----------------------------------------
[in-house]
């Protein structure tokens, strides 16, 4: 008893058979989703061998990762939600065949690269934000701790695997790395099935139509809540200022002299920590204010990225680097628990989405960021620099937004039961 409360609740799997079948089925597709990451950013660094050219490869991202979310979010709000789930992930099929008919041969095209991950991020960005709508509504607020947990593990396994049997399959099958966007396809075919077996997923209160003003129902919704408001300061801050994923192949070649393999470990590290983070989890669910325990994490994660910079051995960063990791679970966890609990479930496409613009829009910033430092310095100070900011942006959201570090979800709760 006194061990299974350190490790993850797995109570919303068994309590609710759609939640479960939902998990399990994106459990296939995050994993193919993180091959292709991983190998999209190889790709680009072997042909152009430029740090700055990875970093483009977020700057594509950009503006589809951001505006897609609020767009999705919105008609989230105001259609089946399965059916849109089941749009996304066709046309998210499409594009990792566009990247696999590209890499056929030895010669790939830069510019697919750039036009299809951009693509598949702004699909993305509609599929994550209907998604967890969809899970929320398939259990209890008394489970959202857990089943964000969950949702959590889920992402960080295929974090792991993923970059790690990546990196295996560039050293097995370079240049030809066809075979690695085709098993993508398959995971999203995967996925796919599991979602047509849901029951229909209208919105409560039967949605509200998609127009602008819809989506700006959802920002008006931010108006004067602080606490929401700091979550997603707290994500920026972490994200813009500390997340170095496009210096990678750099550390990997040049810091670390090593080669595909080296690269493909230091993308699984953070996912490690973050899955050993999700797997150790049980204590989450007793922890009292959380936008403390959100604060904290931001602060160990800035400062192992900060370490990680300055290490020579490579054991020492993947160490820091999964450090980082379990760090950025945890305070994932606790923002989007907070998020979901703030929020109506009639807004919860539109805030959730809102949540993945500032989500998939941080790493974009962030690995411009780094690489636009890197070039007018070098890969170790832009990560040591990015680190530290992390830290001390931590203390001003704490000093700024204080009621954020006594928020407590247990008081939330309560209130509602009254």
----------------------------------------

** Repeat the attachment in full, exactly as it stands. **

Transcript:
[in-house]
């Protein structure tokens, strides 16, 4: 008893058979989703061998990762939600065949690269934000701790695997790395099935139509809540200022002299920590204010990225680097628990989405960021620099937004039961 409360609740799997079948089925597709990451950013660094050219490869991202979310979010709000789930992930099929008919041969095209991950991020960005709508509504607020947990593990396994049997399959099958966007396809075919077996997923209160003003129902919704408001300061801050994923192949070649393999470990590290983070989890669910325990994490994660910079051995960063990791679970966890609990479930496409613009829009910033430092310095100070900011942006959201570090979800709760 006194061990299974350190490790993850797995109570919303068994309590609710759609939640479960939902998990399990994106459990296939995050994993193919993180091959292709991983190998999209190889790709680009072997042909152009430029740090700055990875970093483009977020700057594509950009503006589809951001505006897609609020767009999705919105008609989230105001259609089946399965059916849109089941749009996304066709046309998210499409594009990792566009990247696999590209890499056929030895010669790939830069510019697919750039036009299809951009693509598949702004699909993305509609599929994550209907998604967890969809899970929320398939259990209890008394489970959202857990089943964000969950949702959590889920992402960080295929974090792991993923970059790690990546990196295996560039050293097995370079240049030809066809075979690695085709098993993508398959995971999203995967996925796919599991979602047509849901029951229909209208919105409560039967949605509200998609127009602008819809989506700006959802920002008006931010108006004067602080606490929401700091979550997603707290994500920026972490994200813009500390997340170095496009210096990678750099550390990997040049810091670390090593080669595909080296690269493909230091993308699984953070996912490690973050899955050993999700797997150790049980204590989450007793922890009292959380936008403390959100604060904290931001602060160990800035400062192992900060370490990680300055290490020579490579054991020492993947160490820091999964450090980082379990760090950025945890305070994932606790923002989007907070998020979901703030929020109506009639807004919860539109805030959730809102949540993945500032989500998939941080790493974009962030690995411009780094690489636009890197070039007018070098890969170790832009990560040591990015680190530290992390830290001390931590203390001003704490000093700024204080009621954020006594928020407590247990008081939330309560209130509602009254």